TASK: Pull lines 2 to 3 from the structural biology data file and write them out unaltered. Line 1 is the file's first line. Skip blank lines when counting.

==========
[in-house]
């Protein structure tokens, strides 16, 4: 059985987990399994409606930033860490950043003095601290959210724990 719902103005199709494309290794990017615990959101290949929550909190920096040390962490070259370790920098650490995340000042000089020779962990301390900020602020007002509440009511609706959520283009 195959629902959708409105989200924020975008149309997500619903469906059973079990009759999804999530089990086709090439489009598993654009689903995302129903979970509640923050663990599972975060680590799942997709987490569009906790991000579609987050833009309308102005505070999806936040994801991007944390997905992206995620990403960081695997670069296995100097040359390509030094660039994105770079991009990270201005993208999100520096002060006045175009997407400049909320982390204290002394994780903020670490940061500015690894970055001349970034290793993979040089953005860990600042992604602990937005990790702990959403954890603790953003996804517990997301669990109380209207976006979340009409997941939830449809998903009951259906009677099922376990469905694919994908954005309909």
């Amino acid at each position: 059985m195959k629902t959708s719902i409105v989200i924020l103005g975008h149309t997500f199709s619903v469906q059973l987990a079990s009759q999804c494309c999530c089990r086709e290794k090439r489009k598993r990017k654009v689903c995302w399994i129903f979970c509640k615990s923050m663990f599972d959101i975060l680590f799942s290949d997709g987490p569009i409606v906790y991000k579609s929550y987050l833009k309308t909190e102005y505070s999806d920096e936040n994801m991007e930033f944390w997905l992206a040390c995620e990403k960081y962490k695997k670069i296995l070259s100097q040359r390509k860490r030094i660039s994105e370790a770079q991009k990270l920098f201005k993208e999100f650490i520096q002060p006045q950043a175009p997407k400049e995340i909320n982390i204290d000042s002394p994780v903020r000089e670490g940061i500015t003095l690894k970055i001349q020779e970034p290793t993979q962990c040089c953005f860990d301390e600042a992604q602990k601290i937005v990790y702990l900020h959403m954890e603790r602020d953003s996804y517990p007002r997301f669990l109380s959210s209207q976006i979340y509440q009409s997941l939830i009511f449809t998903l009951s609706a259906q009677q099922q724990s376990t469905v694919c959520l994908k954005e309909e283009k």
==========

């Protein structure tokens, strides 16, 4: 059985987990399994409606930033860490950043003095601290959210724990 719902103005199709494309290794990017615990959101290949929550909190920096040390962490070259370790920098650490995340000042000089020779962990301390900020602020007002509440009511609706959520283009 195959629902959708409105989200924020975008149309997500619903469906059973079990009759999804999530089990086709090439489009598993654009689903995302129903979970509640923050663990599972975060680590799942997709987490569009906790991000579609987050833009309308102005505070999806936040994801991007944390997905992206995620990403960081695997670069296995100097040359390509030094660039994105770079991009990270201005993208999100520096002060006045175009997407400049909320982390204290002394994780903020670490940061500015690894970055001349970034290793993979040089953005860990600042992604602990937005990790702990959403954890603790953003996804517990997301669990109380209207976006979340009409997941939830449809998903009951259906009677099922376990469905694919994908954005309909």
């Amino acid at each position: 059985m195959k629902t959708s719902i409105v989200i924020l103005g975008h149309t997500f199709s619903v469906q059973l987990a079990s009759q999804c494309c999530c089990r086709e290794k090439r489009k598993r990017k654009v689903c995302w399994i129903f979970c509640k615990s923050m663990f599972d959101i975060l680590f799942s290949d997709g987490p569009i409606v906790y991000k579609s929550y987050l833009k309308t909190e102005y505070s999806d920096e936040n994801m991007e930033f944390w997905l992206a040390c995620e990403k960081y962490k695997k670069i296995l070259s100097q040359r390509k860490r030094i660039s994105e370790a770079q991009k990270l920098f201005k993208e999100f650490i520096q002060p006045q950043a175009p997407k400049e995340i909320n982390i204290d000042s002394p994780v903020r000089e670490g940061i500015t003095l690894k970055i001349q020779e970034p290793t993979q962990c040089c953005f860990d301390e600042a992604q602990k601290i937005v990790y702990l900020h959403m954890e603790r602020d953003s996804y517990p007002r997301f669990l109380s959210s209207q976006i979340y509440q009409s997941l939830i009511f449809t998903l009951s609706a259906q009677q099922q724990s376990t469905v694919c959520l994908k954005e309909e283009k």